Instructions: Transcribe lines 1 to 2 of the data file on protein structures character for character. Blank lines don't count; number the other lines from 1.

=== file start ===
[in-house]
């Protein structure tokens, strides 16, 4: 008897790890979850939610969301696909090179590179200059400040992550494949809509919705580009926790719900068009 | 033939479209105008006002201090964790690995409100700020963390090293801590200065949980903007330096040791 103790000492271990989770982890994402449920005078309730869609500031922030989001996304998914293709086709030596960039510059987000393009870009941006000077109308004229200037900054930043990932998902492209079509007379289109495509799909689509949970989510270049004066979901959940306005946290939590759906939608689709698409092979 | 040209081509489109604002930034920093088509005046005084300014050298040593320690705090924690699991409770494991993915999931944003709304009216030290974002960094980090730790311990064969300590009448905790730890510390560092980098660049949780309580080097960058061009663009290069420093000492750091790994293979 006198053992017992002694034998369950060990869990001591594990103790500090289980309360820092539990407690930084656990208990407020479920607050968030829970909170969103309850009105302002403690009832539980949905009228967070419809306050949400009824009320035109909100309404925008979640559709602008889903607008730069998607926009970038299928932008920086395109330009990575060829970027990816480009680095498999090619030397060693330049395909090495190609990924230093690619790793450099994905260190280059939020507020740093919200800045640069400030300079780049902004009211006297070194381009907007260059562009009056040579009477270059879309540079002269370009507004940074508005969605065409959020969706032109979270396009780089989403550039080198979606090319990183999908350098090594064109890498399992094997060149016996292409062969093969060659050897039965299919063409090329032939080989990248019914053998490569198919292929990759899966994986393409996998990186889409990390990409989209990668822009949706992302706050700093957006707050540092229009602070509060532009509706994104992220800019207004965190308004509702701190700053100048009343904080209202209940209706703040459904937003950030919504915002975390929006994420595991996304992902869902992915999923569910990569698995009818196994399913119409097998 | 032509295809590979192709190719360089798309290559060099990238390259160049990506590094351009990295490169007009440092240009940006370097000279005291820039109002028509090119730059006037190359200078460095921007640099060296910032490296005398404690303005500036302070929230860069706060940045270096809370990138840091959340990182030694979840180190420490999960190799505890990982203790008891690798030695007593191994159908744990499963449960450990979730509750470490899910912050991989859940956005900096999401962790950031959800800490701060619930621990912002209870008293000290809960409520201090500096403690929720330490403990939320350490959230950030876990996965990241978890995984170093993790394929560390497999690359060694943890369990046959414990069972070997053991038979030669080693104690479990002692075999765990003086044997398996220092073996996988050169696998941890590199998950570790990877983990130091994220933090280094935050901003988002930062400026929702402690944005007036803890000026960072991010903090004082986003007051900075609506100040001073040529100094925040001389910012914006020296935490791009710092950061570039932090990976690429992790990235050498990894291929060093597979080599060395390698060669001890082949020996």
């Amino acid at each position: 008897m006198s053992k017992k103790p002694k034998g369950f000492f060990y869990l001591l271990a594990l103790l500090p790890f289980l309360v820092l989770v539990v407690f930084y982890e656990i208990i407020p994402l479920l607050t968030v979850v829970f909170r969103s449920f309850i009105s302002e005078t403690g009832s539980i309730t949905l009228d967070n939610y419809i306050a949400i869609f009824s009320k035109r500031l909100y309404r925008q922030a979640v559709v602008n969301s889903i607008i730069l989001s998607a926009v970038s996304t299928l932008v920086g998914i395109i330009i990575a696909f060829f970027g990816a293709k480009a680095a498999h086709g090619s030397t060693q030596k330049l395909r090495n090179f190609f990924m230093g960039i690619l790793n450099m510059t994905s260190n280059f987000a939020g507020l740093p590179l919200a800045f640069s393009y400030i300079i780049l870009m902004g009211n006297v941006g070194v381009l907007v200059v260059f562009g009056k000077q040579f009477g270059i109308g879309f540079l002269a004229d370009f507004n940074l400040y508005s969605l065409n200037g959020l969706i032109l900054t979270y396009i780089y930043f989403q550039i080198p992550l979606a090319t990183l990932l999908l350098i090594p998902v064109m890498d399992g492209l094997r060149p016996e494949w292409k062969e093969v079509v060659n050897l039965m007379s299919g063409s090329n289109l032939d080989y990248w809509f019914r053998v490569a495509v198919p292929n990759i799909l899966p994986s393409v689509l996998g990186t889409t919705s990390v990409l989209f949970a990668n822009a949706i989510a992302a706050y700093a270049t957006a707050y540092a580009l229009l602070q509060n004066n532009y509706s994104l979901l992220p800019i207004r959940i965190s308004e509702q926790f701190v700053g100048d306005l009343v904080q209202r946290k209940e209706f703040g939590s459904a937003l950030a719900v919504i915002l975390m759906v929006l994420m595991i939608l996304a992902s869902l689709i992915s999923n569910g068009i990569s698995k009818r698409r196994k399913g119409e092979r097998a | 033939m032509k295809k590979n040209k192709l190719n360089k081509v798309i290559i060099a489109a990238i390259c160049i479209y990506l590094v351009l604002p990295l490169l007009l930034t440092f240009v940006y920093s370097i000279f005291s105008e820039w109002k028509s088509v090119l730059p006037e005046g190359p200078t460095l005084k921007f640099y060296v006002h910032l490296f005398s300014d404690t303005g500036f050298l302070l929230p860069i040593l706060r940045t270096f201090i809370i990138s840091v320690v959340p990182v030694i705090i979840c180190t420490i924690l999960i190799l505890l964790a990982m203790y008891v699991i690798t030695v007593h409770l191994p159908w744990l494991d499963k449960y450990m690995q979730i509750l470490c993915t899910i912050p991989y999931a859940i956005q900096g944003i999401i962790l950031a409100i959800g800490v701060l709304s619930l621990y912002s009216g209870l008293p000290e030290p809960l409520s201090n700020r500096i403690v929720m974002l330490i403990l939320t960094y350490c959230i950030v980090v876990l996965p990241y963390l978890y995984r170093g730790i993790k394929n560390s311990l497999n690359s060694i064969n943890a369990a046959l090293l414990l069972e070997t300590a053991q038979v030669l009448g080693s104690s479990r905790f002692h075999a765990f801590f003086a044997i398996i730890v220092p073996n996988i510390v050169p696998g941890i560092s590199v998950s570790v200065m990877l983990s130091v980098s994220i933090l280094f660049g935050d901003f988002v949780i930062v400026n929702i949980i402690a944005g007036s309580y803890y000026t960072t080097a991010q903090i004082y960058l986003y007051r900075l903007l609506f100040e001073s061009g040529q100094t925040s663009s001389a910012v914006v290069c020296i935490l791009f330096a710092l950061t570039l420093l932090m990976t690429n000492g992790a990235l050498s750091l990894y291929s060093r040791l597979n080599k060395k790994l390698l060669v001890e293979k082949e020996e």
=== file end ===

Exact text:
[in-house]
């Protein structure tokens, strides 16, 4: 008897790890979850939610969301696909090179590179200059400040992550494949809509919705580009926790719900068009 | 033939479209105008006002201090964790690995409100700020963390090293801590200065949980903007330096040791 103790000492271990989770982890994402449920005078309730869609500031922030989001996304998914293709086709030596960039510059987000393009870009941006000077109308004229200037900054930043990932998902492209079509007379289109495509799909689509949970989510270049004066979901959940306005946290939590759906939608689709698409092979 | 040209081509489109604002930034920093088509005046005084300014050298040593320690705090924690699991409770494991993915999931944003709304009216030290974002960094980090730790311990064969300590009448905790730890510390560092980098660049949780309580080097960058061009663009290069420093000492750091790994293979 006198053992017992002694034998369950060990869990001591594990103790500090289980309360820092539990407690930084656990208990407020479920607050968030829970909170969103309850009105302002403690009832539980949905009228967070419809306050949400009824009320035109909100309404925008979640559709602008889903607008730069998607926009970038299928932008920086395109330009990575060829970027990816480009680095498999090619030397060693330049395909090495190609990924230093690619790793450099994905260190280059939020507020740093919200800045640069400030300079780049902004009211006297070194381009907007260059562009009056040579009477270059879309540079002269370009507004940074508005969605065409959020969706032109979270396009780089989403550039080198979606090319990183999908350098090594064109890498399992094997060149016996292409062969093969060659050897039965299919063409090329032939080989990248019914053998490569198919292929990759899966994986393409996998990186889409990390990409989209990668822009949706992302706050700093957006707050540092229009602070509060532009509706994104992220800019207004965190308004509702701190700053100048009343904080209202209940209706703040459904937003950030919504915002975390929006994420595991996304992902869902992915999923569910990569698995009818196994399913119409097998 | 032509295809590979192709190719360089798309290559060099990238390259160049990506590094351009990295490169007009440092240009940006370097000279005291820039109002028509090119730059006037190359200078460095921007640099060296910032490296005398404690303005500036302070929230860069706060940045270096809370990138840091959340990182030694979840180190420490999960190799505890990982203790008891690798030695007593191994159908744990499963449960450990979730509750470490899910912050991989859940956005900096999401962790950031959800800490701060619930621990912002209870008293000290809960409520201090500096403690929720330490403990939320350490959230950030876990996965990241978890995984170093993790394929560390497999690359060694943890369990046959414990069972070997053991038979030669080693104690479990002692075999765990003086044997398996220092073996996988050169696998941890590199998950570790990877983990130091994220933090280094935050901003988002930062400026929702402690944005007036803890000026960072991010903090004082986003007051900075609506100040001073040529100094925040001389910012914006020296935490791009710092950061570039932090990976690429992790990235050498990894291929060093597979080599060395390698060669001890082949020996």